Health Care News

Communicating About the New Pediatric COVID-19 Vaccines

This summer marked a major milestone in COVID-19 prevention strategies for our youngest pediatric patients. In June, the FDA and CDC approved emergency use authorization (EUA) for Pfizer and Moderna COVID-19 vaccines for children ages six months to five years old. Moderna also received EUA approval for its COVID-19 vaccines for children ages 6 to 11 years old and 12 to 17 years old.

“People who have children in this age group have waited a longtime…Now we have a vaccine for six months and older. It is a time to be hopeful,” said Lisa M. Costello, MD, MPH, FAAP, Associate Professor, Department of Pediatrics, West Virginia University School of Medicine and Immediate Past President, American Academy of Pediatrics, West Virginia Chapter when speaking during a recent NACHC webinar  on these new pediatric vaccines. “We want to do what is best to protect your child. Vaccination is our strongest tool.” Dr. Costello added that COVID-19 is now one of the leading causes of death in children.

Watch our webinar: “Educating Nurses and Pediatric Staff About COVID-19 Vaccines”

With these latest pediatric COVID-19 vaccines now available, Dr. Costello recommends that health care providers at health centers review their policies and procedures for administering the new vaccines, carefully read the EUs for each product, and become very familiar with specific differences between the products such as dosing schedules, need for dilution, appropriate age range for different formularies, cleaning, and storage.  Given the potential for confusion between the different products for different pediatric age groups, Dr. Costello advises health centers display product wall charts with product and label information and dosing schedules in areas where immunization staff can read and reference them. To learn more about each of the new pediatric vaccine products and key clinical considerations for administration, click on these short videos  that feature Dr. Costello’s overview of each one.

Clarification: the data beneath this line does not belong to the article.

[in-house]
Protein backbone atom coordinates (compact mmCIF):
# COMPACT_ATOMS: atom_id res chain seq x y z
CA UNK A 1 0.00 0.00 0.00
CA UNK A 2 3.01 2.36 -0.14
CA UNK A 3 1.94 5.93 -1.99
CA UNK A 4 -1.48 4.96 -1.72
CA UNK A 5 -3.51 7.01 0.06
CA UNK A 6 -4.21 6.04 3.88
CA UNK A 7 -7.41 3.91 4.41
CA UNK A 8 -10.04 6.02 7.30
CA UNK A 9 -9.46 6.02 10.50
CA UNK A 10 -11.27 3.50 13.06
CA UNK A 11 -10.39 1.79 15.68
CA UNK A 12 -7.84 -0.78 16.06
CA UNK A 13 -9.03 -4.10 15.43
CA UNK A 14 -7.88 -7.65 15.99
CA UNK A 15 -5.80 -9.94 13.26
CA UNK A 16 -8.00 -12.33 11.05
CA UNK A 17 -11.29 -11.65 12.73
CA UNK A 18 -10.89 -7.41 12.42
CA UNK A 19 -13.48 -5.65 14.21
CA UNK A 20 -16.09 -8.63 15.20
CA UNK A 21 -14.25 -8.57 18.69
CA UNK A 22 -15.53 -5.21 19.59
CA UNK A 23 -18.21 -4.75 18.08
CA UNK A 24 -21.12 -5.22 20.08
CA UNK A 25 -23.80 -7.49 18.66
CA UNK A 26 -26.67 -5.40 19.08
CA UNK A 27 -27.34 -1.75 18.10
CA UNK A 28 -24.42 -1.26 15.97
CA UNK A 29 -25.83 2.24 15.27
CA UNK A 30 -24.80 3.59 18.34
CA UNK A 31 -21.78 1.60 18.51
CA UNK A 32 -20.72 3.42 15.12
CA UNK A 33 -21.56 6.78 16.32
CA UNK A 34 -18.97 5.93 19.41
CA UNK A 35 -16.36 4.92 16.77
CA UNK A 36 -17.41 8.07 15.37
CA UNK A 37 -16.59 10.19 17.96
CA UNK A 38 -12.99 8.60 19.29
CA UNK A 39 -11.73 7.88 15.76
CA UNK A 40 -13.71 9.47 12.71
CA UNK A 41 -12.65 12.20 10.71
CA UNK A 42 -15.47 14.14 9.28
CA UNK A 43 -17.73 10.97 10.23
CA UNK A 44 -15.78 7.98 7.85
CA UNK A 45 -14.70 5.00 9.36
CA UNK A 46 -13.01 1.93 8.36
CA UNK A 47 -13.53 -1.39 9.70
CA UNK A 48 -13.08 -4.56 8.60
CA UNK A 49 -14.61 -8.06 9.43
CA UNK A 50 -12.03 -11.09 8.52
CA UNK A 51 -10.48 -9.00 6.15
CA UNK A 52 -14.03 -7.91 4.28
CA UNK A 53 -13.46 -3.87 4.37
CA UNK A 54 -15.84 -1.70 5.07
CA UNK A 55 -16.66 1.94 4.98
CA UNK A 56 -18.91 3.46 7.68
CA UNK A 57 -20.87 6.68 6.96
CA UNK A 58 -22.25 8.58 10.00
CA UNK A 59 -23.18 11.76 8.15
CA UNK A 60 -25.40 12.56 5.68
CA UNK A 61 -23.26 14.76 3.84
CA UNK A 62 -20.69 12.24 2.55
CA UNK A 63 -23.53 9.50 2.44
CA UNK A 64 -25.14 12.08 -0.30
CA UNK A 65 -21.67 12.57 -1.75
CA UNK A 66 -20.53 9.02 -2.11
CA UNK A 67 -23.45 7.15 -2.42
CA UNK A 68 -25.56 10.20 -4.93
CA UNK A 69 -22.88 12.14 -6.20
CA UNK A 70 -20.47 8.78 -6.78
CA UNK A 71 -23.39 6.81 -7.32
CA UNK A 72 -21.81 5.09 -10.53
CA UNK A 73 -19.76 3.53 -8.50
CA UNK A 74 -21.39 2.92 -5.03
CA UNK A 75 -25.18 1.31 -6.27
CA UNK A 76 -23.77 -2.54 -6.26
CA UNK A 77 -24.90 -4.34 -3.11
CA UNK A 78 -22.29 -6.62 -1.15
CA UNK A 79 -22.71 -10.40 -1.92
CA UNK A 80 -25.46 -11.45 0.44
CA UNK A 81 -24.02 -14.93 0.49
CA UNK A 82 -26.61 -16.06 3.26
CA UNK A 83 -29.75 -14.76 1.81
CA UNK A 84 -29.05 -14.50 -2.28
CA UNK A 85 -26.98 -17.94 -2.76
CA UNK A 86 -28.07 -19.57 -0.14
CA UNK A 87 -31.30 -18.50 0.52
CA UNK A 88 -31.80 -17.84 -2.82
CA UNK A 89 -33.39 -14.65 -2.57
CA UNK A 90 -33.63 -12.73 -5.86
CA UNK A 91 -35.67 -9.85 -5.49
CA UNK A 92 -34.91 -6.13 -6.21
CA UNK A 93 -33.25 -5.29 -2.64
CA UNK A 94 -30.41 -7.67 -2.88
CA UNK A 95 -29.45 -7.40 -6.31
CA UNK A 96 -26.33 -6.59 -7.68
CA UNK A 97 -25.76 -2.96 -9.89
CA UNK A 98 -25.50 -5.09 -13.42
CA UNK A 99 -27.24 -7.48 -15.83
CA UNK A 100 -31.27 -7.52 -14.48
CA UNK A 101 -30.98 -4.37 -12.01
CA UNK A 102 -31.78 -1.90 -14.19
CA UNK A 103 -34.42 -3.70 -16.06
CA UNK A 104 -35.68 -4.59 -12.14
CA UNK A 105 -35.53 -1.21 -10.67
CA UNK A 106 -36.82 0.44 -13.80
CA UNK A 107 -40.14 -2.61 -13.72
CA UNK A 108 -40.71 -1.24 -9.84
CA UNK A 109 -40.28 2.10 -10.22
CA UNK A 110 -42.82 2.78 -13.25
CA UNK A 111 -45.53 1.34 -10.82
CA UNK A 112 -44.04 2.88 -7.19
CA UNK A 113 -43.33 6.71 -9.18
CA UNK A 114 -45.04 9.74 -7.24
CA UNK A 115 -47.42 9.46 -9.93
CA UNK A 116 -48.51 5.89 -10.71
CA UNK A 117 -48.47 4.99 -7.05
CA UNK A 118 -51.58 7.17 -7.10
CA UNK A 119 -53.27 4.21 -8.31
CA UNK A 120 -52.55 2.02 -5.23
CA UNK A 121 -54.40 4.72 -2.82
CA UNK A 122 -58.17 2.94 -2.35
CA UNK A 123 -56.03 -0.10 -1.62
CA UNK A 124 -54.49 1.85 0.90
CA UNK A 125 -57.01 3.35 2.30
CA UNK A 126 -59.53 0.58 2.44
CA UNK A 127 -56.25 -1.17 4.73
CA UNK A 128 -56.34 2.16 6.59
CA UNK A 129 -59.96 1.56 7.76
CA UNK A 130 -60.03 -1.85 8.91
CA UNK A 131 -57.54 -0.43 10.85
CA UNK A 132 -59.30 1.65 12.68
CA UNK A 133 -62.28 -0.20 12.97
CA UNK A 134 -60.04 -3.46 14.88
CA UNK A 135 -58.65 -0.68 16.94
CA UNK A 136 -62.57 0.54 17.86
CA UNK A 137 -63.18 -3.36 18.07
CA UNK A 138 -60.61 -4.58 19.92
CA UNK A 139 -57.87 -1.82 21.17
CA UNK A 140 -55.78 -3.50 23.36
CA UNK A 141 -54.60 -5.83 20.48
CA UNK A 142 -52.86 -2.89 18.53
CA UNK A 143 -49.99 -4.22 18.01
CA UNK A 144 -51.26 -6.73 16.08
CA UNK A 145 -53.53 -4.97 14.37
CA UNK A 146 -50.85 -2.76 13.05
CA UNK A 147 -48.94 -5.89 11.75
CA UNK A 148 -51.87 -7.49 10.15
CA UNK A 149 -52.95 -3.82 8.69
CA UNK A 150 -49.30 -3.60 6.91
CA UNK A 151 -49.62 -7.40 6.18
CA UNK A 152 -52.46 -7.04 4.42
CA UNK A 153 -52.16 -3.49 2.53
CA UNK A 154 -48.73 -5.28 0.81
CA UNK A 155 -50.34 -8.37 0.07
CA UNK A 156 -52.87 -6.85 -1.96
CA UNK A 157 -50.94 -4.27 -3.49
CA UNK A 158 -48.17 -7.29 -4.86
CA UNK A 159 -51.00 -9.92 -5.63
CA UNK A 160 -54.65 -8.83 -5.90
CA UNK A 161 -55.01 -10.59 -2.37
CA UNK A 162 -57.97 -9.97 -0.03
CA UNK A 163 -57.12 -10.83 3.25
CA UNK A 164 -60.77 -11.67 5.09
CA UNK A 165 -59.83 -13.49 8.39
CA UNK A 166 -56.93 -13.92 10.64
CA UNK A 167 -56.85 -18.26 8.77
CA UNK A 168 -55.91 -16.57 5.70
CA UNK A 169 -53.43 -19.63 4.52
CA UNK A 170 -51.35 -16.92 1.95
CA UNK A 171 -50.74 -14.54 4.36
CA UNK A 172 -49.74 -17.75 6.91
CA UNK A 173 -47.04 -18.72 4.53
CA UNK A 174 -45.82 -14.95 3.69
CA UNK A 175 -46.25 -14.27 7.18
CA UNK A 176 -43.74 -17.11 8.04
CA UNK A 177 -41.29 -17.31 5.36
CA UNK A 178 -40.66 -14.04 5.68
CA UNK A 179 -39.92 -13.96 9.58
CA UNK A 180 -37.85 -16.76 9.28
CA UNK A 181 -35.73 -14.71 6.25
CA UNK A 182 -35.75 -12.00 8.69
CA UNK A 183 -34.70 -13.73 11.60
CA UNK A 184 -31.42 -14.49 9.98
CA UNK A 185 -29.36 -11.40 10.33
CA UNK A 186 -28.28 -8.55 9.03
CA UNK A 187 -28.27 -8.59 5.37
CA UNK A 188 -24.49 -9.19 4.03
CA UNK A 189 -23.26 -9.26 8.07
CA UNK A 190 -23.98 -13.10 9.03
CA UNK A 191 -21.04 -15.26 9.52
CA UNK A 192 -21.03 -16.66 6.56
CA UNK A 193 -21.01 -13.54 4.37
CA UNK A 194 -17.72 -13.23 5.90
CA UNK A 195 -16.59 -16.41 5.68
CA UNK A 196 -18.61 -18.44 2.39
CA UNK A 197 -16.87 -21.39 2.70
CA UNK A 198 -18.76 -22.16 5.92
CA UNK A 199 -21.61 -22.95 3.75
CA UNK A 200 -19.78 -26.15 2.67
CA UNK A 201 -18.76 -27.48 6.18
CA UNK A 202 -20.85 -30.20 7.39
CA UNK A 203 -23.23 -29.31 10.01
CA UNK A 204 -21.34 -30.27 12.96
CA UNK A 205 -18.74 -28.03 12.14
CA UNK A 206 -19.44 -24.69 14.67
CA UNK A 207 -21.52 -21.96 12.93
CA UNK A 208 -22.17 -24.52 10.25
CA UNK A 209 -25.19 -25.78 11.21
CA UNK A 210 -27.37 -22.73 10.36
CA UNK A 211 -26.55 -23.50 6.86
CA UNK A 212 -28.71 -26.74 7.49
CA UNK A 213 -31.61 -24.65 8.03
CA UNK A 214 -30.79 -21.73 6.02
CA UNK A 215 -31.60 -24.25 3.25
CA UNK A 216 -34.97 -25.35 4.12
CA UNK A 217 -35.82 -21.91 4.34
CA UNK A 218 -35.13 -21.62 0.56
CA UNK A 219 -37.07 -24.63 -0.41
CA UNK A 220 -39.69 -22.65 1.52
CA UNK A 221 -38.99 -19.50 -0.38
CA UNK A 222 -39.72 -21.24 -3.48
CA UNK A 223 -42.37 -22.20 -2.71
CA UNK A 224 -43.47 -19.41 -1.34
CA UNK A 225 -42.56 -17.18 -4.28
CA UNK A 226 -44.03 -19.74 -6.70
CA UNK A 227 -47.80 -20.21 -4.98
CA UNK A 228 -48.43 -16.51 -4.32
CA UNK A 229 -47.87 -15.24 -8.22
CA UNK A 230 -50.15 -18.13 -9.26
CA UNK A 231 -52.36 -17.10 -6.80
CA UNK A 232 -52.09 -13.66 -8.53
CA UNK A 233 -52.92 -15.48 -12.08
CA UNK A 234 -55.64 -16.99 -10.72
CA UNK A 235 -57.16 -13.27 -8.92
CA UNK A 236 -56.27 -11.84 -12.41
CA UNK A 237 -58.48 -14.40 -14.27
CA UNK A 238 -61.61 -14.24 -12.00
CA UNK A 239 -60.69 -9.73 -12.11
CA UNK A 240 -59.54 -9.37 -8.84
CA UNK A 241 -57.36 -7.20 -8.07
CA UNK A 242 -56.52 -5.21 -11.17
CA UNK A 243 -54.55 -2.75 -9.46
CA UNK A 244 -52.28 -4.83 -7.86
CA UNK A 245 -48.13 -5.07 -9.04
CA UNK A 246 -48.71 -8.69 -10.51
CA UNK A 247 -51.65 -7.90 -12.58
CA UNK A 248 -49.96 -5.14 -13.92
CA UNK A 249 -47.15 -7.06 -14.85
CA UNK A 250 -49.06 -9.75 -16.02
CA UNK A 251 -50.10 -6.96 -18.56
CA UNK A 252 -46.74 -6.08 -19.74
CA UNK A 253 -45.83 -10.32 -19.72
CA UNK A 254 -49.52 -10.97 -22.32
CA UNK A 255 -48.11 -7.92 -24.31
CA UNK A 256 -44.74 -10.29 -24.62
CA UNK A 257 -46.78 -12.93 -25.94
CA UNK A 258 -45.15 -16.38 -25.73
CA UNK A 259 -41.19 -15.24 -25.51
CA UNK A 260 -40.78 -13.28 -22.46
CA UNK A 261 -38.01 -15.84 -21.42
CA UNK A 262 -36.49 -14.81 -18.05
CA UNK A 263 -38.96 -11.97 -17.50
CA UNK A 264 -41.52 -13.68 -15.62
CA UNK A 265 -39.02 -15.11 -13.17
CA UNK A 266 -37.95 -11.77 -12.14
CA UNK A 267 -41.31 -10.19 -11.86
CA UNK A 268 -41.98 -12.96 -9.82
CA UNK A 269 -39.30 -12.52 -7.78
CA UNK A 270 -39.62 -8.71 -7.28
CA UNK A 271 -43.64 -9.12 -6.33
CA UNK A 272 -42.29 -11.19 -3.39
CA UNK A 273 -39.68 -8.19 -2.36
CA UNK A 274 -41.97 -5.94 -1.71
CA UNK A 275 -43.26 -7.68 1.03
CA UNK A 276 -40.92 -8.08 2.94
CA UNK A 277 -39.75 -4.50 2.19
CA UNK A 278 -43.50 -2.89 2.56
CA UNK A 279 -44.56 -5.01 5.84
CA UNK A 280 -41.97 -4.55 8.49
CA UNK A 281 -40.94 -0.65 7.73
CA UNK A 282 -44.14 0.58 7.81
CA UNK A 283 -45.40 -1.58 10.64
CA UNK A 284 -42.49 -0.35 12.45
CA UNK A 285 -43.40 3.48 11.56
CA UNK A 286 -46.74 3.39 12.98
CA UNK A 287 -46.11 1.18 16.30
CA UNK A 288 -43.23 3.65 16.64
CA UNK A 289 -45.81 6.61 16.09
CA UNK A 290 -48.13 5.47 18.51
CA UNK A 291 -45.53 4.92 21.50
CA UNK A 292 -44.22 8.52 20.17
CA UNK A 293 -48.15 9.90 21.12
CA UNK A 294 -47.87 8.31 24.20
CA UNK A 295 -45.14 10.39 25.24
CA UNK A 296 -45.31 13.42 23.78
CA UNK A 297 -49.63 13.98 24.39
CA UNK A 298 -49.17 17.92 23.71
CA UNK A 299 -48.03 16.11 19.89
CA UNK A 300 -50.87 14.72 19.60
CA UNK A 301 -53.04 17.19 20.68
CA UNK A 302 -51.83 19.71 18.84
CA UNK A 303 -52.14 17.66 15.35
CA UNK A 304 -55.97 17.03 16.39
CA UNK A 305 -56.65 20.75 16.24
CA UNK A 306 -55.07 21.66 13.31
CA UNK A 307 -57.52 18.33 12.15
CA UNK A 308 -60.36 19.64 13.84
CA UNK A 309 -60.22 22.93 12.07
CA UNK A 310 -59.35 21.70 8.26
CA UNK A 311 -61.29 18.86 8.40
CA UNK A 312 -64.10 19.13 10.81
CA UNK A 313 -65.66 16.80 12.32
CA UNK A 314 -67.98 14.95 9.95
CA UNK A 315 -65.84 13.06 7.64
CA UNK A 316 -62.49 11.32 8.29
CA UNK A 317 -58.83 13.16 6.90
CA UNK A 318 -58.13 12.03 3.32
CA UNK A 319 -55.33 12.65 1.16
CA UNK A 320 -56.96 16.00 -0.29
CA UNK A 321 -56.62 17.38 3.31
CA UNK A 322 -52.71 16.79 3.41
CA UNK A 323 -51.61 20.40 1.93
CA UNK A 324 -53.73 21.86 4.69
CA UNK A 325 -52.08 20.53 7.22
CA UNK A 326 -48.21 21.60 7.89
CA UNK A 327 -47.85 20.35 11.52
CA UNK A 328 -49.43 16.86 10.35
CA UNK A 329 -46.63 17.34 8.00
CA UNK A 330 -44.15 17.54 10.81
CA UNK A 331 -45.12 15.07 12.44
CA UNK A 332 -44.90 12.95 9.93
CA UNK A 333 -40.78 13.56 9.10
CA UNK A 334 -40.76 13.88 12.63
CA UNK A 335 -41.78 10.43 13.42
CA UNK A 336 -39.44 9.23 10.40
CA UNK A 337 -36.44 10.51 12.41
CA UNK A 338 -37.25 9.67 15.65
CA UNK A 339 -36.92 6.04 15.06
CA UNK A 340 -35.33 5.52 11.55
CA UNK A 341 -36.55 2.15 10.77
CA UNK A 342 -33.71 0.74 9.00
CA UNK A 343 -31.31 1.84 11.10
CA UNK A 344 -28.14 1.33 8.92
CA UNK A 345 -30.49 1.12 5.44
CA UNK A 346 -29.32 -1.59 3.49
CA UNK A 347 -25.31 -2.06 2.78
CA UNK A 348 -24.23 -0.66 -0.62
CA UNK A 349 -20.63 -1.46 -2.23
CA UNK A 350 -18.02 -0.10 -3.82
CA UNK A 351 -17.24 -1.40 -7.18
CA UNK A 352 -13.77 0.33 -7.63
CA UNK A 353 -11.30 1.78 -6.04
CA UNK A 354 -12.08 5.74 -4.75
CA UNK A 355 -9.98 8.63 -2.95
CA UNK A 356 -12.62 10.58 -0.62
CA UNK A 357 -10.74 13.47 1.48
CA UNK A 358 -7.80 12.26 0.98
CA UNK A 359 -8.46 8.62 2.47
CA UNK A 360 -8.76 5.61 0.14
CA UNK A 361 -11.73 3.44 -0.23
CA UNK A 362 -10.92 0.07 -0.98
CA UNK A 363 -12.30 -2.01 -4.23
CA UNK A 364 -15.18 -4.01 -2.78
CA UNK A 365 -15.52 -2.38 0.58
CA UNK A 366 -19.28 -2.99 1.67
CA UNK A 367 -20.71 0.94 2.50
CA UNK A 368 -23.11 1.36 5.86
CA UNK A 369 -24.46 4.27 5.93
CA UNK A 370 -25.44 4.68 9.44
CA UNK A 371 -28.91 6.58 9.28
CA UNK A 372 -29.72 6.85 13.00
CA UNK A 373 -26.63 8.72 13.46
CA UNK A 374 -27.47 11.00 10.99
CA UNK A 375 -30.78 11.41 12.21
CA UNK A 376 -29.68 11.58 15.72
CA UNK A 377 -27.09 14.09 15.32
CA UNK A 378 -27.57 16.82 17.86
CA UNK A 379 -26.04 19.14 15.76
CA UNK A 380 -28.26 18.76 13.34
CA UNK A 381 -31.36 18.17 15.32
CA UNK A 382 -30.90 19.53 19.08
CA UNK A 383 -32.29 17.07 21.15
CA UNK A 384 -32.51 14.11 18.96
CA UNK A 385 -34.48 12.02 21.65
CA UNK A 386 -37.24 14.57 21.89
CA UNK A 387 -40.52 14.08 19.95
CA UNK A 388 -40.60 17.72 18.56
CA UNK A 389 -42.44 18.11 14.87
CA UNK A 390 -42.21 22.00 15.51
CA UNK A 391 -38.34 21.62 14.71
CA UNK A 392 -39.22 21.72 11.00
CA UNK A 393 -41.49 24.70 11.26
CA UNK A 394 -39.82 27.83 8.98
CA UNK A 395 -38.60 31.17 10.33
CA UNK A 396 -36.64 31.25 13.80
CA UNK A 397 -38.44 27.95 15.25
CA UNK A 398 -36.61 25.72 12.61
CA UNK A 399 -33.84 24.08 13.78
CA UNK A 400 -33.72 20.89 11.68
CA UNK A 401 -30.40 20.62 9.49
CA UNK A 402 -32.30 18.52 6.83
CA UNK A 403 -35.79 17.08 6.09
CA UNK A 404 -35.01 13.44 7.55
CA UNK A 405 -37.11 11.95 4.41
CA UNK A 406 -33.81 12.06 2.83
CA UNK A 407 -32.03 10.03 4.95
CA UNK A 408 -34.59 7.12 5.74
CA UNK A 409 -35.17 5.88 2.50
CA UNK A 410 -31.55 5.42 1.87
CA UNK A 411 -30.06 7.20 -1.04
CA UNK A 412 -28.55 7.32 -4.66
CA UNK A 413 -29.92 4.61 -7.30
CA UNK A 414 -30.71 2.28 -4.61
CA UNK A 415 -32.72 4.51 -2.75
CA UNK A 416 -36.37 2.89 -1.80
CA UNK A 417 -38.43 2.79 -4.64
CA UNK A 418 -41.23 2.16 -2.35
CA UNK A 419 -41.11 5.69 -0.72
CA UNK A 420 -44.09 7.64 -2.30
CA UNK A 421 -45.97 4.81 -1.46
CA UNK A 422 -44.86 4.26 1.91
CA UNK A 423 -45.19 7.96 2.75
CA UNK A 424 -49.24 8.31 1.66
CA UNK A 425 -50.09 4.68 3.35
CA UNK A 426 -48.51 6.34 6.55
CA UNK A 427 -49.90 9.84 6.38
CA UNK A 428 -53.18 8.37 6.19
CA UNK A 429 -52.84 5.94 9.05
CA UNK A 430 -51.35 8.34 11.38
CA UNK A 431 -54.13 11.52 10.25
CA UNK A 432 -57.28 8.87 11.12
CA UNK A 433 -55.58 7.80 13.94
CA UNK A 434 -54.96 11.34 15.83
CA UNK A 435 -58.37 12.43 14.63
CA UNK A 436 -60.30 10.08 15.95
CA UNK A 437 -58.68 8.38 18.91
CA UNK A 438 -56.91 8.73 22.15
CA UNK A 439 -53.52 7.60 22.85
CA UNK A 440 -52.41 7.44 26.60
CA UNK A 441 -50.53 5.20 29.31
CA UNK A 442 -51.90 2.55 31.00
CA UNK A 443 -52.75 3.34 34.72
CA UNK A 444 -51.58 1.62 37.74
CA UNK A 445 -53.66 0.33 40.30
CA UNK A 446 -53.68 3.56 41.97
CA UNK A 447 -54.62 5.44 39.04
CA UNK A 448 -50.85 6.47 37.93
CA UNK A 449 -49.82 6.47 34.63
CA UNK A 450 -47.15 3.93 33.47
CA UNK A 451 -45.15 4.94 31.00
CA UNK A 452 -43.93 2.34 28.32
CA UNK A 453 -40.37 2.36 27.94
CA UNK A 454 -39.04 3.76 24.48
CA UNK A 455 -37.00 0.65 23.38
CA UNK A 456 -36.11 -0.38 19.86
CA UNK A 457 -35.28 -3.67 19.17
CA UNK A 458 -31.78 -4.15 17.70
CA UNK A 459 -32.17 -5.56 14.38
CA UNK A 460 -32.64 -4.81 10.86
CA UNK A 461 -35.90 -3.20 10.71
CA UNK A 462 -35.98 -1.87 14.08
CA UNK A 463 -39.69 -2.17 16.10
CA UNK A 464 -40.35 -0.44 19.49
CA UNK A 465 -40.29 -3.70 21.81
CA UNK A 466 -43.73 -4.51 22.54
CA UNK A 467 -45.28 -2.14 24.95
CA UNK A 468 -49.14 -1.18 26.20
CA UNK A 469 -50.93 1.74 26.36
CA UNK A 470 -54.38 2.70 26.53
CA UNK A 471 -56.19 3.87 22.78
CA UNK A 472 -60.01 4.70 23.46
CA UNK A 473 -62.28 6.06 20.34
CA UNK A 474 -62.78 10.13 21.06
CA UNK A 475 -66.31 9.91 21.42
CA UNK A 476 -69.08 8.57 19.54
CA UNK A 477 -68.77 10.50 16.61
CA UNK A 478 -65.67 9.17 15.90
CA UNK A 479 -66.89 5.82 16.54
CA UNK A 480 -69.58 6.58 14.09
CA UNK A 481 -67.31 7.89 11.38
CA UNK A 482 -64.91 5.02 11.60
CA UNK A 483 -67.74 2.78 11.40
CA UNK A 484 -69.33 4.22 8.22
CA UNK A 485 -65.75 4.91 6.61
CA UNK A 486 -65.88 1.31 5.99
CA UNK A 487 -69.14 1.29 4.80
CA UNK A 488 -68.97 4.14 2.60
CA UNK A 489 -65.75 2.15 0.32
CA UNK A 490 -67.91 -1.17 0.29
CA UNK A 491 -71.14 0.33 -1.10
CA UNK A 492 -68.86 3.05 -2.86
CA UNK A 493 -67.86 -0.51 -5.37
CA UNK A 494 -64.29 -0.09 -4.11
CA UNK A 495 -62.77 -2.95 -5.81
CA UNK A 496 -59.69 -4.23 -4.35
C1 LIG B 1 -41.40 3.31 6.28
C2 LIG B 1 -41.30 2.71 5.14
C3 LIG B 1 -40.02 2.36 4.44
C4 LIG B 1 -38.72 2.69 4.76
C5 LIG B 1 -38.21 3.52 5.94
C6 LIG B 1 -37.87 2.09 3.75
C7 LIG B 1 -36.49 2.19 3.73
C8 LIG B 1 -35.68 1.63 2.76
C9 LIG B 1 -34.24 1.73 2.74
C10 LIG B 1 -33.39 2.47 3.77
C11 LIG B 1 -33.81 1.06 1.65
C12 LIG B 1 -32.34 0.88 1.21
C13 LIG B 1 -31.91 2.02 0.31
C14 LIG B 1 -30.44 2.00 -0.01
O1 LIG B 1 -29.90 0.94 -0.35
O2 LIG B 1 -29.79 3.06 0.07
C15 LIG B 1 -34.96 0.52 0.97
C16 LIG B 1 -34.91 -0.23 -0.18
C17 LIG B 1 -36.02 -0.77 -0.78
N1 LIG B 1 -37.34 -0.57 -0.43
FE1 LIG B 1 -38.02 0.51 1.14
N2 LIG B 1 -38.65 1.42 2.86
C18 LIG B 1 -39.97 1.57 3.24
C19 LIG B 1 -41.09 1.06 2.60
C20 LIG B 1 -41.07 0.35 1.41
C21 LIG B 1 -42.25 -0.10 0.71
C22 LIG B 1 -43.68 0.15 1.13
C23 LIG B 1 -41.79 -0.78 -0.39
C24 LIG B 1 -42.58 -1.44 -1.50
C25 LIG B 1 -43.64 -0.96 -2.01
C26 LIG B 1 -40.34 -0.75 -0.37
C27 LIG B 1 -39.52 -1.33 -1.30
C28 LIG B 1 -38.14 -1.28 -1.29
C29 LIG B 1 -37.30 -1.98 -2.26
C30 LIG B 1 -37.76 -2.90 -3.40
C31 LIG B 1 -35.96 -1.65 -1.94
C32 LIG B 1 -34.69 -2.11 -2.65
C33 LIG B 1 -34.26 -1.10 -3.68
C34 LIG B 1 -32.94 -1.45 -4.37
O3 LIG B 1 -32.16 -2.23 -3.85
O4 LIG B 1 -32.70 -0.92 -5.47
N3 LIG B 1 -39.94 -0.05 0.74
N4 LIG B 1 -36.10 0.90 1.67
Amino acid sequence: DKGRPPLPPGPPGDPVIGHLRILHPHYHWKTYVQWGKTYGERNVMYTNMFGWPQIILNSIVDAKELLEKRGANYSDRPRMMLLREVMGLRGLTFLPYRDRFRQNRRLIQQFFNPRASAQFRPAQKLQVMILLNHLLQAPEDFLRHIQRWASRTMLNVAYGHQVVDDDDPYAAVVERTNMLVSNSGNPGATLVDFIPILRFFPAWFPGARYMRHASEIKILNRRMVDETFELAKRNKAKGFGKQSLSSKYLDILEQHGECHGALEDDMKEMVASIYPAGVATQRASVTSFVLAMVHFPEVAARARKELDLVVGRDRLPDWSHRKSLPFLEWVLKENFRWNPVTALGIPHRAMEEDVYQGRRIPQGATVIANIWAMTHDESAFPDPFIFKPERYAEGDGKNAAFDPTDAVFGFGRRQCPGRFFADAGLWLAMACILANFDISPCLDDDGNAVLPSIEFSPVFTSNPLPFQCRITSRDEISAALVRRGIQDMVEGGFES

Strategies for Effectively Communicating with Parents About COVID-19 Vaccines for their Children

Health center staff care for patients and parents with a range of vaccine confidence, particularly the COVID-19 vaccine. Dr. Costello shared several approaches she finds very helpful in building vaccine confidence, and others she recommends staff to avoid.

Pediatric COVID-19 Resources for Health Care Providers

For health center care teams who want to provide educational resources on the new pediatric vaccines for staff as well as patients, Dr. Costello recommends the following:

HHS We Can Do This  is a national initiative which includes a new toolkit for pediatricians and other health care providers to have access to parent education materials on all the pediatric COVID-19 vaccines.

CDC Resources to Promote COVID-19 Vaccines for Children & Teens offers a suite of digital and downloadable resources to help promote COVID-19 vaccination for children and teens.

American Academy of Pediatrics COVID-19 Campaign Toolkit contains articles, videos and social media messages to help families understand the science behind the vaccine and make informed decisions about protecting their children with the COVID-19 vaccine.

In addition, NACHC’s COVID-19 resources web page provides a communication toolkit, webinar recordings that address misinformation, COVID-19 vaccine developments, guidance on talking to parents etc.